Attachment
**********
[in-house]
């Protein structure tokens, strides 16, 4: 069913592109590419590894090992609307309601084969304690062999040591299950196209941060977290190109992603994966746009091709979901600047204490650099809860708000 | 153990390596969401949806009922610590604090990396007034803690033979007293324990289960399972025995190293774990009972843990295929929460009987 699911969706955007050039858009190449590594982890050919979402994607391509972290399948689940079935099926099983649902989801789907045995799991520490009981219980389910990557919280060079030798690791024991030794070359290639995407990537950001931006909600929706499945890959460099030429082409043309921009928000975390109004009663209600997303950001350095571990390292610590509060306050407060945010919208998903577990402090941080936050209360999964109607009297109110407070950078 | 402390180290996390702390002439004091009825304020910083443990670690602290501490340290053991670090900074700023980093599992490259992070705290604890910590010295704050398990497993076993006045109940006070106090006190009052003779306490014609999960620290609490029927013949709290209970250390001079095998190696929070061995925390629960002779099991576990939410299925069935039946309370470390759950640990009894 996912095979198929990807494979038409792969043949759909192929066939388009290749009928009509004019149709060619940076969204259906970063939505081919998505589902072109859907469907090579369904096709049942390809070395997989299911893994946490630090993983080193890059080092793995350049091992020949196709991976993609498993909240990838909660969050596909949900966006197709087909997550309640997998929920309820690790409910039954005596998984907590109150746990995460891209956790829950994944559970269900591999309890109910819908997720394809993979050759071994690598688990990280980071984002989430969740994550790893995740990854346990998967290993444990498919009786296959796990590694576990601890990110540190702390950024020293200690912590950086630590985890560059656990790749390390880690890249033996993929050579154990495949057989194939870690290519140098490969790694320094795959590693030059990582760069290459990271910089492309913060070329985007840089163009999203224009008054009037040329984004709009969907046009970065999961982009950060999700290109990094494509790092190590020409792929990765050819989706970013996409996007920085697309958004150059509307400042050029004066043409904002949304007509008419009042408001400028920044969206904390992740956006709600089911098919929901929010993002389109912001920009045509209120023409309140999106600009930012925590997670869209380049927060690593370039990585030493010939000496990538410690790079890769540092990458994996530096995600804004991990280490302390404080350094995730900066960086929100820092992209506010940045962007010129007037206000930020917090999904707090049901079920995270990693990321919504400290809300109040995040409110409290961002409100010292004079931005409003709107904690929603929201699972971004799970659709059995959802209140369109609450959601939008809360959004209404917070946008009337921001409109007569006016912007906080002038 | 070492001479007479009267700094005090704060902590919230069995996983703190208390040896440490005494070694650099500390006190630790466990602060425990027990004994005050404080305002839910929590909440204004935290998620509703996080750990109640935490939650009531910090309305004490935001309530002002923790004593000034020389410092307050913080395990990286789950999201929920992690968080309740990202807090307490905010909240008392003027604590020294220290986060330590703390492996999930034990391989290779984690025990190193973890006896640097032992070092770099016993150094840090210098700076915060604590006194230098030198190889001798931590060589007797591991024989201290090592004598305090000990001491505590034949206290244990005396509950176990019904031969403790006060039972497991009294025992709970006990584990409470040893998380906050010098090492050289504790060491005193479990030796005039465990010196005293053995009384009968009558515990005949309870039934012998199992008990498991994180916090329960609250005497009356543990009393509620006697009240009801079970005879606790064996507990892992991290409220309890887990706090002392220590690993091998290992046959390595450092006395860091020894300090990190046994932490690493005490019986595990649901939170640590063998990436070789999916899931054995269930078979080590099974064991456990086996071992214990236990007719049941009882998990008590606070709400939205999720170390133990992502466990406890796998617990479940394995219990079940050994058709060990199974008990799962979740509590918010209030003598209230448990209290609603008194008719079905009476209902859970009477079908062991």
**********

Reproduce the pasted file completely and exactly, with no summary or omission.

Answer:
[in-house]
């Protein structure tokens, strides 16, 4: 069913592109590419590894090992609307309601084969304690062999040591299950196209941060977290190109992603994966746009091709979901600047204490650099809860708000 | 153990390596969401949806009922610590604090990396007034803690033979007293324990289960399972025995190293774990009972843990295929929460009987 699911969706955007050039858009190449590594982890050919979402994607391509972290399948689940079935099926099983649902989801789907045995799991520490009981219980389910990557919280060079030798690791024991030794070359290639995407990537950001931006909600929706499945890959460099030429082409043309921009928000975390109004009663209600997303950001350095571990390292610590509060306050407060945010919208998903577990402090941080936050209360999964109607009297109110407070950078 | 402390180290996390702390002439004091009825304020910083443990670690602290501490340290053991670090900074700023980093599992490259992070705290604890910590010295704050398990497993076993006045109940006070106090006190009052003779306490014609999960620290609490029927013949709290209970250390001079095998190696929070061995925390629960002779099991576990939410299925069935039946309370470390759950640990009894 996912095979198929990807494979038409792969043949759909192929066939388009290749009928009509004019149709060619940076969204259906970063939505081919998505589902072109859907469907090579369904096709049942390809070395997989299911893994946490630090993983080193890059080092793995350049091992020949196709991976993609498993909240990838909660969050596909949900966006197709087909997550309640997998929920309820690790409910039954005596998984907590109150746990995460891209956790829950994944559970269900591999309890109910819908997720394809993979050759071994690598688990990280980071984002989430969740994550790893995740990854346990998967290993444990498919009786296959796990590694576990601890990110540190702390950024020293200690912590950086630590985890560059656990790749390390880690890249033996993929050579154990495949057989194939870690290519140098490969790694320094795959590693030059990582760069290459990271910089492309913060070329985007840089163009999203224009008054009037040329984004709009969907046009970065999961982009950060999700290109990094494509790092190590020409792929990765050819989706970013996409996007920085697309958004150059509307400042050029004066043409904002949304007509008419009042408001400028920044969206904390992740956006709600089911098919929901929010993002389109912001920009045509209120023409309140999106600009930012925590997670869209380049927060690593370039990585030493010939000496990538410690790079890769540092990458994996530096995600804004991990280490302390404080350094995730900066960086929100820092992209506010940045962007010129007037206000930020917090999904707090049901079920995270990693990321919504400290809300109040995040409110409290961002409100010292004079931005409003709107904690929603929201699972971004799970659709059995959802209140369109609450959601939008809360959004209404917070946008009337921001409109007569006016912007906080002038 | 070492001479007479009267700094005090704060902590919230069995996983703190208390040896440490005494070694650099500390006190630790466990602060425990027990004994005050404080305002839910929590909440204004935290998620509703996080750990109640935490939650009531910090309305004490935001309530002002923790004593000034020389410092307050913080395990990286789950999201929920992690968080309740990202807090307490905010909240008392003027604590020294220290986060330590703390492996999930034990391989290779984690025990190193973890006896640097032992070092770099016993150094840090210098700076915060604590006194230098030198190889001798931590060589007797591991024989201290090592004598305090000990001491505590034949206290244990005396509950176990019904031969403790006060039972497991009294025992709970006990584990409470040893998380906050010098090492050289504790060491005193479990030796005039465990010196005293053995009384009968009558515990005949309870039934012998199992008990498991994180916090329960609250005497009356543990009393509620006697009240009801079970005879606790064996507990892992991290409220309890887990706090002392220590690993091998290992046959390595450092006395860091020894300090990190046994932490690493005490019986595990649901939170640590063998990436070789999916899931054995269930078979080590099974064991456990086996071992214990236990007719049941009882998990008590606070709400939205999720170390133990992502466990406890796998617990479940394995219990079940050994058709060990199974008990799962979740509590918010209030003598209230448990209290609603008194008719079905009476209902859970009477079908062991």